In August 2021 Finfeed changed from a website that covered ASX listed news to a website
that covered a select range of ASX
listed small cap Biotech stocks that we are personally invested in: find out more.
The old Finfeed website, and all of the old articles are kept here for record keeping purposes.VISIT NEW SITE
Cyber firm with fire in its eyes, Facebook faces antitrust suit and … the ASX stocks to watch this week
6 minute read
It seems another week, another cyberattack. Ironically, it was a major cybersecurity firm that was hacked.
‘Who you gonna call’ in a cyberbreach or for cybersecurity solutions?
It’s not Ghostbusters, but it is FireEye.
FireEye is one of the world’s most prominent cybersecurity firms with clients as large as Sony, Equifax and the US government.
Hackers accessed FireEye's internal network and stole its red team tools.
“These tools mimic the behaviour of many cyberthreat actors and enable FireEye to provide essential diagnostic security services to our customers,” said FireEye CEO Kevin Mandia.
“None of the tools contain zero-day exploits. Consistent with our goal to protect the community, we are proactively releasing methods and means to detect the use of our stolen red team tools.”
Theft of these tools could be useful in mounting new attacks around the world.
Though unproven, Mandia believes Russian state actors are involved.
The hackers “primarily sought information related to certain government customers”, Mandia said.
“I’ve concluded we are witnessing an attack by a nation with top-tier offensive capabilities. “It is different from the tens of thousands of incidents we have responded to throughout the years.”
FireEye has an array of business contracts across the national security space, which could be problematic. However, former NSA hacker Jake Williams said, “I do think what we know of the operation is consistent with a Russian state actor. “Whether or not customer data was accessed, it’s still a big win for Russia.”''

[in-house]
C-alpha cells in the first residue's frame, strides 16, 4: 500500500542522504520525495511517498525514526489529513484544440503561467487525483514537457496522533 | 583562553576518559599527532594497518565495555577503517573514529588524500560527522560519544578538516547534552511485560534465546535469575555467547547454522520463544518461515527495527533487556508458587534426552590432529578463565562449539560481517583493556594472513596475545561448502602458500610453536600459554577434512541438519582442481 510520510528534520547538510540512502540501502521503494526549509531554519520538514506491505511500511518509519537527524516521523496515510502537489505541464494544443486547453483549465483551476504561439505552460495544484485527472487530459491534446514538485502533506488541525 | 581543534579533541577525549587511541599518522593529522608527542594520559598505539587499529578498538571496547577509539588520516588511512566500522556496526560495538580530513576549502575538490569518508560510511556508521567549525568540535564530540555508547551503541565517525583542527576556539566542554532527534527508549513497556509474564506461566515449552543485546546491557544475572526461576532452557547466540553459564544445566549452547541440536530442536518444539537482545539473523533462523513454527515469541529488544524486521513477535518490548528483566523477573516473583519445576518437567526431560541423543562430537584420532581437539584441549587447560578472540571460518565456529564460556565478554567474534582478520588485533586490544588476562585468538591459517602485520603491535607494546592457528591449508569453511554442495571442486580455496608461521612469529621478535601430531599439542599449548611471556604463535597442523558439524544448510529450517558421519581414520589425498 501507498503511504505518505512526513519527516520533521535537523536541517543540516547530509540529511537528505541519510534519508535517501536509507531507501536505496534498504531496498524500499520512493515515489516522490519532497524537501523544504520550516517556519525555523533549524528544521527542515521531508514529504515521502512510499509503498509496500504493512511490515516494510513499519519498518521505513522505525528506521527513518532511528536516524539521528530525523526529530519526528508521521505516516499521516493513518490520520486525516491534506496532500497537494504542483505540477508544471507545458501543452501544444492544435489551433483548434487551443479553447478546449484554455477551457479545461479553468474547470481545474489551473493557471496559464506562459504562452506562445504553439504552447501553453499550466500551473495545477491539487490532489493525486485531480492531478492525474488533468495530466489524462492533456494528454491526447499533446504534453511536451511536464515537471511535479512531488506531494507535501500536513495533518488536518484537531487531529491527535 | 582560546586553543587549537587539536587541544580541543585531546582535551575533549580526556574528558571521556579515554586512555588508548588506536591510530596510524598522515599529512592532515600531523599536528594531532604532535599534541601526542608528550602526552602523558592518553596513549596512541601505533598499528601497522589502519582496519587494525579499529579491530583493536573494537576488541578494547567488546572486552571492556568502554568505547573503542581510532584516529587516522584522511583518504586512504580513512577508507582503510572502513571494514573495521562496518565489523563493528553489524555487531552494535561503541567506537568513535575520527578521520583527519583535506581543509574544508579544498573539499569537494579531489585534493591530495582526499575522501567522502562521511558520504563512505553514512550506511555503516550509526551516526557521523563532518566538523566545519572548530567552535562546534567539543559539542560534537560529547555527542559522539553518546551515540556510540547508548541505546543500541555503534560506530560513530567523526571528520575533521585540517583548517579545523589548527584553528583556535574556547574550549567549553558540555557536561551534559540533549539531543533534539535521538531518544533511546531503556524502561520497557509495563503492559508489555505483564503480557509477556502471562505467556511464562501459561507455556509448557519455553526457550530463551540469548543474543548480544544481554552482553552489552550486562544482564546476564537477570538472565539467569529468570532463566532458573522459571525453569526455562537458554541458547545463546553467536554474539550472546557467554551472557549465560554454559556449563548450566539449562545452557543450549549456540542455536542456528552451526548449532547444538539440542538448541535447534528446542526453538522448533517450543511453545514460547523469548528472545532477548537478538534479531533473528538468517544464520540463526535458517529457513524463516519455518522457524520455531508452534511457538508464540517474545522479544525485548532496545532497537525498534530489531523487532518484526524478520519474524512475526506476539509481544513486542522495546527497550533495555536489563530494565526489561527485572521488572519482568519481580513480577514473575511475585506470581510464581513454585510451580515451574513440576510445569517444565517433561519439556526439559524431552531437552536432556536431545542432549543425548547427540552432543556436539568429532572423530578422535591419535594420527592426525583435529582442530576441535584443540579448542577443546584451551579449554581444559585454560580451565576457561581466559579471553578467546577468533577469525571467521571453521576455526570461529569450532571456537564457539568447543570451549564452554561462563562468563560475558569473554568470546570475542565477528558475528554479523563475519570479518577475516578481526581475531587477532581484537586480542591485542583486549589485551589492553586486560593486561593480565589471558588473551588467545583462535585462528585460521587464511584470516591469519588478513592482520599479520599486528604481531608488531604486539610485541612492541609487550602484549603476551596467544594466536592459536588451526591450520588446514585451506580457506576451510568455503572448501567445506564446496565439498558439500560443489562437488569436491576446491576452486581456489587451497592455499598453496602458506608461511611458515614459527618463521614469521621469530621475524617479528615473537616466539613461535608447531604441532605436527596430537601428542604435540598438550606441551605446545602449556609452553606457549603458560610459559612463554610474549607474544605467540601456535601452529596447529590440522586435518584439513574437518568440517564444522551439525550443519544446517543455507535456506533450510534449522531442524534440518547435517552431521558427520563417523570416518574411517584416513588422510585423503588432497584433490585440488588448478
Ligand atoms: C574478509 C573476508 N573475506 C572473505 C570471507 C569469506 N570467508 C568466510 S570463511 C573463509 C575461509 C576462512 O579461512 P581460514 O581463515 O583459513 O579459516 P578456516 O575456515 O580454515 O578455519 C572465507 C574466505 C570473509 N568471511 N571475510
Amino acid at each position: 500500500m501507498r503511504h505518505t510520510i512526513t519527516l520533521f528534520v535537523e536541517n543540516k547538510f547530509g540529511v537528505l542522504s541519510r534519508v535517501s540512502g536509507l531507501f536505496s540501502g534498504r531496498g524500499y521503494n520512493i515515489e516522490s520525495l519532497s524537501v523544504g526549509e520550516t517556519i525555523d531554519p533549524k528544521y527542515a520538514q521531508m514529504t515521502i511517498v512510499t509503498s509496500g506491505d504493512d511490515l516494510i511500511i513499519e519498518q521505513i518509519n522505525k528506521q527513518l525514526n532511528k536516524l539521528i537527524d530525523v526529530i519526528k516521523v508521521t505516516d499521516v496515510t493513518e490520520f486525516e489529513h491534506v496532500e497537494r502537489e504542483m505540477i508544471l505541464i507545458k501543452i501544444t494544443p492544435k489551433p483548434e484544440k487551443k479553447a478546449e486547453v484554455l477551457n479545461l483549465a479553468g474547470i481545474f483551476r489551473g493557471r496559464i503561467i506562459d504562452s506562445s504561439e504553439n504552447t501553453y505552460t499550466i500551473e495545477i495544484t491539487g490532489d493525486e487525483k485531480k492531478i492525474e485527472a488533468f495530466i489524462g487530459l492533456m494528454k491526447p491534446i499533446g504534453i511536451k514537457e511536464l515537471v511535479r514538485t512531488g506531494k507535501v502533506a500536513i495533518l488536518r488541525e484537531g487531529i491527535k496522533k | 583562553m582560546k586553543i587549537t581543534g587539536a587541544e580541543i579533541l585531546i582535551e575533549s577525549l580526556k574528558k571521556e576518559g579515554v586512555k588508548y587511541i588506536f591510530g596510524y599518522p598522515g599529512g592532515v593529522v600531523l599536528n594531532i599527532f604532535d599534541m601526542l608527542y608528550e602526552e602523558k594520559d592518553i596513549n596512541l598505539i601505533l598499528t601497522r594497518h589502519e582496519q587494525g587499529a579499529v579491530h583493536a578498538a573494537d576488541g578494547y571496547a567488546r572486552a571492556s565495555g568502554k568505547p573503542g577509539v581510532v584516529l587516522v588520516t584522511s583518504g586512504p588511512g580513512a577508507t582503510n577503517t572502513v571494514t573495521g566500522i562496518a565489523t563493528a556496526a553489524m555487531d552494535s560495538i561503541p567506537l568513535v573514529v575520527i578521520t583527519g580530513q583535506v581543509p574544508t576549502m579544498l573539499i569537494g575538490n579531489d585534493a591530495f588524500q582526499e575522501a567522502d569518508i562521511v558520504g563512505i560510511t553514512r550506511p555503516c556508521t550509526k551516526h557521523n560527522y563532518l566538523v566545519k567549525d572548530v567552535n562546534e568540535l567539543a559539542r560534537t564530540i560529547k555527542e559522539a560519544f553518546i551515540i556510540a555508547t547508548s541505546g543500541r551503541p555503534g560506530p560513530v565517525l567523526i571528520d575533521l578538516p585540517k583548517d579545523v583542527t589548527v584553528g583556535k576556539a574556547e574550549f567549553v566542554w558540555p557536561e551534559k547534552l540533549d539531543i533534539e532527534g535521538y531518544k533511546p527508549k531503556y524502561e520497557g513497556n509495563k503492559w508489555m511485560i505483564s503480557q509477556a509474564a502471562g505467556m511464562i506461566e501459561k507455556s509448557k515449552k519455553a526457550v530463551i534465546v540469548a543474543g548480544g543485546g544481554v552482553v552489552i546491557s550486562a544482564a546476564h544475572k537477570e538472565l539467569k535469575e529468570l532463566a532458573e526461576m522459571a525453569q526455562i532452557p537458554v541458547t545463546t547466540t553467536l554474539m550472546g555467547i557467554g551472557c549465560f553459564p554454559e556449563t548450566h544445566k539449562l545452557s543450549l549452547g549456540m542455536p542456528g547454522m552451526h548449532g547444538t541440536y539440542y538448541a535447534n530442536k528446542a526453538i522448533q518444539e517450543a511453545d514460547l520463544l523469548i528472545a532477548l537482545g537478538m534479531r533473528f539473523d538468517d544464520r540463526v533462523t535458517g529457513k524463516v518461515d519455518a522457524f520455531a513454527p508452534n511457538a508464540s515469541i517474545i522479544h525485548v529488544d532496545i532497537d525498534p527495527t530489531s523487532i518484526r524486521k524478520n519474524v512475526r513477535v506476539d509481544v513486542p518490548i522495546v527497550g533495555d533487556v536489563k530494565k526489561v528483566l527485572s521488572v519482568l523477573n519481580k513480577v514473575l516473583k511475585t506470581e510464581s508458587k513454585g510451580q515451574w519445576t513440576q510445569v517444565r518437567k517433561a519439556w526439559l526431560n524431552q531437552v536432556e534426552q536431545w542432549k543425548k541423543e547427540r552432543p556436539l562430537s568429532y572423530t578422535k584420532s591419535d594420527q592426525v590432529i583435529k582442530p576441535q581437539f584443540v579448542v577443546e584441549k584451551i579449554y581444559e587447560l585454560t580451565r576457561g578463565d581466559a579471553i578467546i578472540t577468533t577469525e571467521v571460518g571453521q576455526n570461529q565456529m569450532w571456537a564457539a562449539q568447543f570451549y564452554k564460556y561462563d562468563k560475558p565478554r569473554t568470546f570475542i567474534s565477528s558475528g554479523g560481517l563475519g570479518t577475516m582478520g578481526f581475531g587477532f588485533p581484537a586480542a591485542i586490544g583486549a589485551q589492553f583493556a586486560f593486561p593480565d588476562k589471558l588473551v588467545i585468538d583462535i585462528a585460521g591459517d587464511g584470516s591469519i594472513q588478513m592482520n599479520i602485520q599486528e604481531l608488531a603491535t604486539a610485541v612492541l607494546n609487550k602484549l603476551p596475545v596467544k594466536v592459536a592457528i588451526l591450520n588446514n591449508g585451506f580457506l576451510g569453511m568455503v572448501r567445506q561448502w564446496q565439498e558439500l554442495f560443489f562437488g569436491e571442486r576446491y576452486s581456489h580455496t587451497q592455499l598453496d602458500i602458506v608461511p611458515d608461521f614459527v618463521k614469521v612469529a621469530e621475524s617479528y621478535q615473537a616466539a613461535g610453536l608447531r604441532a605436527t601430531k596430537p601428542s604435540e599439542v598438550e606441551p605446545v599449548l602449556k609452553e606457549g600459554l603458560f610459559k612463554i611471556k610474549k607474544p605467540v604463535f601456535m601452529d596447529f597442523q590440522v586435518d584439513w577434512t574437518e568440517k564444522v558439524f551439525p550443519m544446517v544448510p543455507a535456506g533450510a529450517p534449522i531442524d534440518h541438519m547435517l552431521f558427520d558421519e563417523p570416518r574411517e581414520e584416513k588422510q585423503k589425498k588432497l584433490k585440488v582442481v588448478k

If FireEye is volatile to attack, then really anybody can be laid bare.
Which is frightening.
However, FireEye still has excellent cyber protection products as does WhiteHawk (ASX: WHK).
WhiteHawk is led by Ms Terry Roberts, who spent over 35 years in the US national security and cyber intelligence community, including as a former Deputy Director US Naval Intelligence, a Department of Defence Senior Executive, and as an Executive in the commercial sector.
So she knows a thing or two.
Protect yourselves. It's more important than ever.
In other news
Facebook was hit with antitrust lawsuits by the Federal Trade Commission and 46 states.
According to eToro analyst Adam Vettese, “The suit accuses the social-media behemoth of being anti-competitive in its acquisitions of WhatsApp and Instagram, and seeks to roll back the deals. Just weeks previously, the Justice Department brought a case against Google alleging it is illegally maintaining a monopoly in the search engine business.
“Facebook responded by pointing out the FTC approved both the Instagram and WhatsApp deals. There are signs the efforts will continue under the Biden administration, as the FTC voted three to two to file the suit, including two Democrat votes in favour, according to The WSJ.”
Meanwhile, Airbnb sold shares in its IPO at $68, valuing the company at $47BN. That is well above the $56 to $60 range it had teased initially.
It’s not all been rosy. As Vettese reminds us, “In April, after the pandemic hit the US and the outlook for the travel industry disintegrated, Airbnb raised $2BN in debt funding at an $18BN valuation and laid off a quarter of its staff in a cost-cutting initiative.”
Two Aussie stocks to watch